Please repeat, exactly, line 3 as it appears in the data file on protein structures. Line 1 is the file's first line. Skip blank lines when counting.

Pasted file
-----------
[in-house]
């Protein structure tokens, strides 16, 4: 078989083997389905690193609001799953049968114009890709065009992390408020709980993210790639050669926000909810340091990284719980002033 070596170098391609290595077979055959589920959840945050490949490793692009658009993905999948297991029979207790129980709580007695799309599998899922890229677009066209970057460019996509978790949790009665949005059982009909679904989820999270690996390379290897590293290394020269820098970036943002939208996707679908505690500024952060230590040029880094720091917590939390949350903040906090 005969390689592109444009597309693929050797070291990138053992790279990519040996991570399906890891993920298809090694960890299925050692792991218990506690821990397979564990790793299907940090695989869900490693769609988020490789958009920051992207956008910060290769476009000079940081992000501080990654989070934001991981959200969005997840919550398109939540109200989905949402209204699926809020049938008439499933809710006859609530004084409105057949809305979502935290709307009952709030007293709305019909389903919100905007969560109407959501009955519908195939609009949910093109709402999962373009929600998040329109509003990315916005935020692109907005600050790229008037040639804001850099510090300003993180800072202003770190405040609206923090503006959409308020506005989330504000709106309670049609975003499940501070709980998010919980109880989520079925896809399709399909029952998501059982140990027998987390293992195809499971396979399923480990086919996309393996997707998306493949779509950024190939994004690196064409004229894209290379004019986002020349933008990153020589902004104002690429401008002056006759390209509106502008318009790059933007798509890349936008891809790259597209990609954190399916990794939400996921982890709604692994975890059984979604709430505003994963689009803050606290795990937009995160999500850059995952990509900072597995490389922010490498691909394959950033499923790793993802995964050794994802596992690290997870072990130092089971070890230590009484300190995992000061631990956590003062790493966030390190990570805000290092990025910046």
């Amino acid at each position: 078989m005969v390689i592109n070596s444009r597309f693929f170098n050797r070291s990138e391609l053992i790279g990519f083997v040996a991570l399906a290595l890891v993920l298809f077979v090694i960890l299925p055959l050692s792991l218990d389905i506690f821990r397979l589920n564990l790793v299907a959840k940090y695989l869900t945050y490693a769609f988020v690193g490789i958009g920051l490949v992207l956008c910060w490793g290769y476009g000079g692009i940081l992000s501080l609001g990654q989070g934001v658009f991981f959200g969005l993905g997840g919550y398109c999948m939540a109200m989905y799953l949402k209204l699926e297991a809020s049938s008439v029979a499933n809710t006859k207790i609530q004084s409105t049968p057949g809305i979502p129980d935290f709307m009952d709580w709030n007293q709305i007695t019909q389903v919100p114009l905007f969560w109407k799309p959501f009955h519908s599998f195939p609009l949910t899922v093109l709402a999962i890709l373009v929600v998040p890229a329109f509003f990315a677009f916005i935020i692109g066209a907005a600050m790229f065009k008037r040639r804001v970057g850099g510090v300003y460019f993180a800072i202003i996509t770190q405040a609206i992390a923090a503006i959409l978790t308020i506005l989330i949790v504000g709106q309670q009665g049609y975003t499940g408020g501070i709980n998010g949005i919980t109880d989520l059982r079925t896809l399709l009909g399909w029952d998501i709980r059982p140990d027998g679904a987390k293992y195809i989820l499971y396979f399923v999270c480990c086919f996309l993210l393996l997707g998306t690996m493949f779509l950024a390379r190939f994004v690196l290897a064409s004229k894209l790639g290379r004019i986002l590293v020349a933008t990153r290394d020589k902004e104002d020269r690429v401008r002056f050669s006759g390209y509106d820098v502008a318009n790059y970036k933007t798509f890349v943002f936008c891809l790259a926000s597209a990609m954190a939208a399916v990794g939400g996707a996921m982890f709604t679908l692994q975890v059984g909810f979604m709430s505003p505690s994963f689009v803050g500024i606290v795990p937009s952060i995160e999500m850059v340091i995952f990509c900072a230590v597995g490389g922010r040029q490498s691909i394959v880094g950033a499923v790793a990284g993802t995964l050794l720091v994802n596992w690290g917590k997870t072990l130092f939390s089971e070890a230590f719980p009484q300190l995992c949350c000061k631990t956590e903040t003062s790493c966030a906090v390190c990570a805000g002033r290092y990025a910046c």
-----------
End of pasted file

């Amino acid at each position: 078989m005969v390689i592109n070596s444009r597309f693929f170098n050797r070291s990138e391609l053992i790279g990519f083997v040996a991570l399906a290595l890891v993920l298809f077979v090694i960890l299925p055959l050692s792991l218990d389905i506690f821990r397979l589920n564990l790793v299907a959840k940090y695989l869900t945050y490693a769609f988020v690193g490789i958009g920051l490949v992207l956008c910060w490793g290769y476009g000079g692009i940081l992000s501080l609001g990654q989070g934001v658009f991981f959200g969005l993905g997840g919550y398109c999948m939540a109200m989905y799953l949402k209204l699926e297991a809020s049938s008439v029979a499933n809710t006859k207790i609530q004084s409105t049968p057949g809305i979502p129980d935290f709307m009952d709580w709030n007293q709305i007695t019909q389903v919100p114009l905007f969560w109407k799309p959501f009955h519908s599998f195939p609009l949910t899922v093109l709402a999962i890709l373009v929600v998040p890229a329109f509003f990315a677009f916005i935020i692109g066209a907005a600050m790229f065009k008037r040639r804001v970057g850099g510090v300003y460019f993180a800072i202003i996509t770190q405040a609206i992390a923090a503006i959409l978790t308020i506005l989330i949790v504000g709106q309670q009665g049609y975003t499940g408020g501070i709980n998010g949005i919980t109880d989520l059982r079925t896809l399709l009909g399909w029952d998501i709980r059982p140990d027998g679904a987390k293992y195809i989820l499971y396979f399923v999270c480990c086919f996309l993210l393996l997707g998306t690996m493949f779509l950024a390379r190939f994004v690196l290897a064409s004229k894209l790639g290379r004019i986002l590293v020349a933008t990153r290394d020589k902004e104002d020269r690429v401008r002056f050669s006759g390209y509106d820098v502008a318009n790059y970036k933007t798509f890349v943002f936008c891809l790259a926000s597209a990609m954190a939208a399916v990794g939400g996707a996921m982890f709604t679908l692994q975890v059984g909810f979604m709430s505003p505690s994963f689009v803050g500024i606290v795990p937009s952060i995160e999500m850059v340091i995952f990509c900072a230590v597995g490389g922010r040029q490498s691909i394959v880094g950033a499923v790793a990284g993802t995964l050794l720091v994802n596992w690290g917590k997870t072990l130092f939390s089971e070890a230590f719980p009484q300190l995992c949350c000061k631990t956590e903040t003062s790493c966030a906090v390190c990570a805000g002033r290092y990025a910046c």